Despite hiring 16 officers this year, the Hollywood Police Department is still short 38 officers — with 20 of those positions frozen for the past two years — meaning it takes longer to solve crimes, the city’s top cop told commissioners Wednesday.
But he said 911 responses have not been affected.
Police Chief Chad Wagner told the City Commission that his department continues to hire, but the new officers have been more than offset by retirements and resignations.
The department, which is supposed to have 334 sworn officers, has 296. That means it is down about 11 percent. This year alone, 23 officers retired and eight resigned, Wagner said.
“I know there is a real sense of urgency amongst all of us,” he told commissioners. “I think what I want to do is relieve that sense of urgency for all of you.”
To date, the city has received 936 applications, which Wagner said is a good sign.
“We have applications coming in continuously,” he said.
Being down officers does not mean there are that many fewer officers on the street, said Wagner.
The patrol division is down only eight positions, while the criminal investigations division is down 17 and the special operations division is down 11.
The cuts in the investigative unit have made it more difficult to solve crimes quickly, he said, but responses to 911 calls have not changed.
“I know we are covered,” Wagner said.
Police union President Jeff Marano said after Wednesday’s commission meeting that making do with fewer officers means “both the officers and citizens are suffering.”
Marano said recent salary and pension cuts make Hollywood less attractive to new recruits. In September, voters approved by referendum an increase in the number of years an officer must work before collecting his or her pension. The referendum also changed the way retirement pay is calculated.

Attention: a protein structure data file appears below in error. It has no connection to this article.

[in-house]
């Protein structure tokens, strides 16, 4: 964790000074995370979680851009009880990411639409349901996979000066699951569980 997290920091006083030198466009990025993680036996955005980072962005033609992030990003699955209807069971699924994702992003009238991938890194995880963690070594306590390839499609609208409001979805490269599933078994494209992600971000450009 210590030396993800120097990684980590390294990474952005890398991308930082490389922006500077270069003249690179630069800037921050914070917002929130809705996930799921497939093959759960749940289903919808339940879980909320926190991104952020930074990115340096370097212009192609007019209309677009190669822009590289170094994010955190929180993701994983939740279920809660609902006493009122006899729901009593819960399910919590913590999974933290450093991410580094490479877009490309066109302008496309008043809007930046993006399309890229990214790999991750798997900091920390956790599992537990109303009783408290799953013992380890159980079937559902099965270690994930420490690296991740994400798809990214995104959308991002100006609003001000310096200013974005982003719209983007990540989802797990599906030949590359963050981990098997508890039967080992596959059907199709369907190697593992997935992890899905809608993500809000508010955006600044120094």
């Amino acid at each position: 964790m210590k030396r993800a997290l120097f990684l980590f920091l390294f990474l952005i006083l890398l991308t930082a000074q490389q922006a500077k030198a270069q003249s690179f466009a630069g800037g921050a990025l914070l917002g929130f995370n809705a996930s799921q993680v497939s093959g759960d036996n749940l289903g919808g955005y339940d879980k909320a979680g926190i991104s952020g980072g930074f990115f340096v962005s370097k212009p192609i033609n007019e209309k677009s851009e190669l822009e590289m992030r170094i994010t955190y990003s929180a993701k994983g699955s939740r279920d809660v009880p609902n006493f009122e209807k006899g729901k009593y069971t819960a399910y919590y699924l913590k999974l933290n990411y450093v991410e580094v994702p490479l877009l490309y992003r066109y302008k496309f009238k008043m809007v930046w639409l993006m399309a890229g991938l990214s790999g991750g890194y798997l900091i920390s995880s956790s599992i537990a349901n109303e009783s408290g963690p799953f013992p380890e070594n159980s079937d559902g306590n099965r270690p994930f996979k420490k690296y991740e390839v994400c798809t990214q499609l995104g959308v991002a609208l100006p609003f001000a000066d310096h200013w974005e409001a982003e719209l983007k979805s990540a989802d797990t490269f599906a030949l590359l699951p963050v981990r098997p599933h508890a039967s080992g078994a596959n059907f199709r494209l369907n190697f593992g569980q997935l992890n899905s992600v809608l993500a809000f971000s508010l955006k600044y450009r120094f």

Officers’ starting salaries also were affected by the changes commissioners made to help close the city’s $38 million budget gap.
While Hollywood officers start at about $42,500 a year, in Fort Lauderdale the starting pay is about $54,800; in Pembroke Pines, $48,800; and Miramar, about $49,300.
“We are going to be scraping the bottom of the barrel,” Marano said.
Commissioners, however, said they were optimistic.
“We have done a lot of work in terms of hiring,” said Mayor Peter Bober. “But of course there is always more we can do.”
In other business Wednesday, commissioners unanimously agreed to give the Margaritaville Beach Resort’s developer more time to build the beachfront complex, and they set the city’s tentative property tax rate at the same level as last year’s: $7.45 per $1,000 of taxable assessed property value. They kept the fire assessment fee at $189.
Even though the tax rate is unchanged, many property owners will pay more in taxes because of increases in their assessments.
Two public hearings, at 5:30 p.m. Sept. 12 and Sept. 20, have been scheduled for comment on the proposed $176 million general fund budget.
As for Margaritaville, the commission postponed finding the developer in default for missing key construction and financing deadlines. The developers recently learned that Broward County wanted them to go through a process to remap the land, which could take six months. The developers also needed more time to secure the more than $130 million needed to build the complex after a plan to get foreign investment failed.